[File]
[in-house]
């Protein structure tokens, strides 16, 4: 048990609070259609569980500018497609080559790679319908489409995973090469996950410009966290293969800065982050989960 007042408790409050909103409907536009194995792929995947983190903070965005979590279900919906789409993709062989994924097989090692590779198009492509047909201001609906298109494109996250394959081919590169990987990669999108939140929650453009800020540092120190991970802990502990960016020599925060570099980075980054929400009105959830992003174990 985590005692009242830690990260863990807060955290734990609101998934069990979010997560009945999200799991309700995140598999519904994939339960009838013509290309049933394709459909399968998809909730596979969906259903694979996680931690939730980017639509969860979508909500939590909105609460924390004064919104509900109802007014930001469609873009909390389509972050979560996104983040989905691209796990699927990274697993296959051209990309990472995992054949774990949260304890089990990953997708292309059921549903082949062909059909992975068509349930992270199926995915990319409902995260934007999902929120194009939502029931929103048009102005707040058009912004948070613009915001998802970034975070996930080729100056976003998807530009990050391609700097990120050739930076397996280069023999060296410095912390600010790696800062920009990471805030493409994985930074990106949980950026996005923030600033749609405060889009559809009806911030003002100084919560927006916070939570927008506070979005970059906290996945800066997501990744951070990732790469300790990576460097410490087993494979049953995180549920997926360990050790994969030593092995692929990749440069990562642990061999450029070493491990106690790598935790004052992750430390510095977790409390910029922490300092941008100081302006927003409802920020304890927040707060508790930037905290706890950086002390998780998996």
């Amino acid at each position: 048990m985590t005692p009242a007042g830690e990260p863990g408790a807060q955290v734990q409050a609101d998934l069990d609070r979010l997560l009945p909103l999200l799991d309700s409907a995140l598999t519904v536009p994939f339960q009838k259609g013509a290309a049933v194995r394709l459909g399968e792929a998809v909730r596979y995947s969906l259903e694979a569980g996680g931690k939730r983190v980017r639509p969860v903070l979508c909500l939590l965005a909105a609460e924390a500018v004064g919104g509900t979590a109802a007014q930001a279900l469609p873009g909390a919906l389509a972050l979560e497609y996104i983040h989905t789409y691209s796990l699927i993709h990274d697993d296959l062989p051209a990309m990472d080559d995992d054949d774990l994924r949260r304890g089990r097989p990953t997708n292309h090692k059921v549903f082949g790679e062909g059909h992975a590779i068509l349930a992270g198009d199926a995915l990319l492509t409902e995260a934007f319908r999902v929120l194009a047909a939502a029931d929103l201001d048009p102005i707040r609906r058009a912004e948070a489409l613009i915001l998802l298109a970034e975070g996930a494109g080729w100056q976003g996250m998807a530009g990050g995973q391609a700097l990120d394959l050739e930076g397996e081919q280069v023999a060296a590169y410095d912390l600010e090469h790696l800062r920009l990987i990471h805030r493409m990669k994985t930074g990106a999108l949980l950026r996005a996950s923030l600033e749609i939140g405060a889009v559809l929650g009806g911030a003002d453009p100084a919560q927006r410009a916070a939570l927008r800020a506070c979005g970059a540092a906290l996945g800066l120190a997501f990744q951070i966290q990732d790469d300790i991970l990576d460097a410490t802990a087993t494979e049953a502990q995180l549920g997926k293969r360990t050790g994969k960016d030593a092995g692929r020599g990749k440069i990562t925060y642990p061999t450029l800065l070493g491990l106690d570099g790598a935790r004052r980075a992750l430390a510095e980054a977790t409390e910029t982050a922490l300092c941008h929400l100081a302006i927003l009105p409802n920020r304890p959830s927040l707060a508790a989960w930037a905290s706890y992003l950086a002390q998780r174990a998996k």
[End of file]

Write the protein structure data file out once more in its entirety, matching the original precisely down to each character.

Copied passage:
[in-house]
């Protein structure tokens, strides 16, 4: 048990609070259609569980500018497609080559790679319908489409995973090469996950410009966290293969800065982050989960 007042408790409050909103409907536009194995792929995947983190903070965005979590279900919906789409993709062989994924097989090692590779198009492509047909201001609906298109494109996250394959081919590169990987990669999108939140929650453009800020540092120190991970802990502990960016020599925060570099980075980054929400009105959830992003174990 985590005692009242830690990260863990807060955290734990609101998934069990979010997560009945999200799991309700995140598999519904994939339960009838013509290309049933394709459909399968998809909730596979969906259903694979996680931690939730980017639509969860979508909500939590909105609460924390004064919104509900109802007014930001469609873009909390389509972050979560996104983040989905691209796990699927990274697993296959051209990309990472995992054949774990949260304890089990990953997708292309059921549903082949062909059909992975068509349930992270199926995915990319409902995260934007999902929120194009939502029931929103048009102005707040058009912004948070613009915001998802970034975070996930080729100056976003998807530009990050391609700097990120050739930076397996280069023999060296410095912390600010790696800062920009990471805030493409994985930074990106949980950026996005923030600033749609405060889009559809009806911030003002100084919560927006916070939570927008506070979005970059906290996945800066997501990744951070990732790469300790990576460097410490087993494979049953995180549920997926360990050790994969030593092995692929990749440069990562642990061999450029070493491990106690790598935790004052992750430390510095977790409390910029922490300092941008100081302006927003409802920020304890927040707060508790930037905290706890950086002390998780998996």
């Amino acid at each position: 048990m985590t005692p009242a007042g830690e990260p863990g408790a807060q955290v734990q409050a609101d998934l069990d609070r979010l997560l009945p909103l999200l799991d309700s409907a995140l598999t519904v536009p994939f339960q009838k259609g013509a290309a049933v194995r394709l459909g399968e792929a998809v909730r596979y995947s969906l259903e694979a569980g996680g931690k939730r983190v980017r639509p969860v903070l979508c909500l939590l965005a909105a609460e924390a500018v004064g919104g509900t979590a109802a007014q930001a279900l469609p873009g909390a919906l389509a972050l979560e497609y996104i983040h989905t789409y691209s796990l699927i993709h990274d697993d296959l062989p051209a990309m990472d080559d995992d054949d774990l994924r949260r304890g089990r097989p990953t997708n292309h090692k059921v549903f082949g790679e062909g059909h992975a590779i068509l349930a992270g198009d199926a995915l990319l492509t409902e995260a934007f319908r999902v929120l194009a047909a939502a029931d929103l201001d048009p102005i707040r609906r058009a912004e948070a489409l613009i915001l998802l298109a970034e975070g996930a494109g080729w100056q976003g996250m998807a530009g990050g995973q391609a700097l990120d394959l050739e930076g397996e081919q280069v023999a060296a590169y410095d912390l600010e090469h790696l800062r920009l990987i990471h805030r493409m990669k994985t930074g990106a999108l949980l950026r996005a996950s923030l600033e749609i939140g405060a889009v559809l929650g009806g911030a003002d453009p100084a919560q927006r410009a916070a939570l927008r800020a506070c979005g970059a540092a906290l996945g800066l120190a997501f990744q951070i966290q990732d790469d300790i991970l990576d460097a410490t802990a087993t494979e049953a502990q995180l549920g997926k293969r360990t050790g994969k960016d030593a092995g692929r020599g990749k440069i990562t925060y642990p061999t450029l800065l070493g491990l106690d570099g790598a935790r004052r980075a992750l430390a510095e980054a977790t409390e910029t982050a922490l300092c941008h929400l100081a302006i927003l009105p409802n920020r304890p959830s927040l707060a508790a989960w930037a905290s706890y992003l950086a002390q998780r174990a998996k």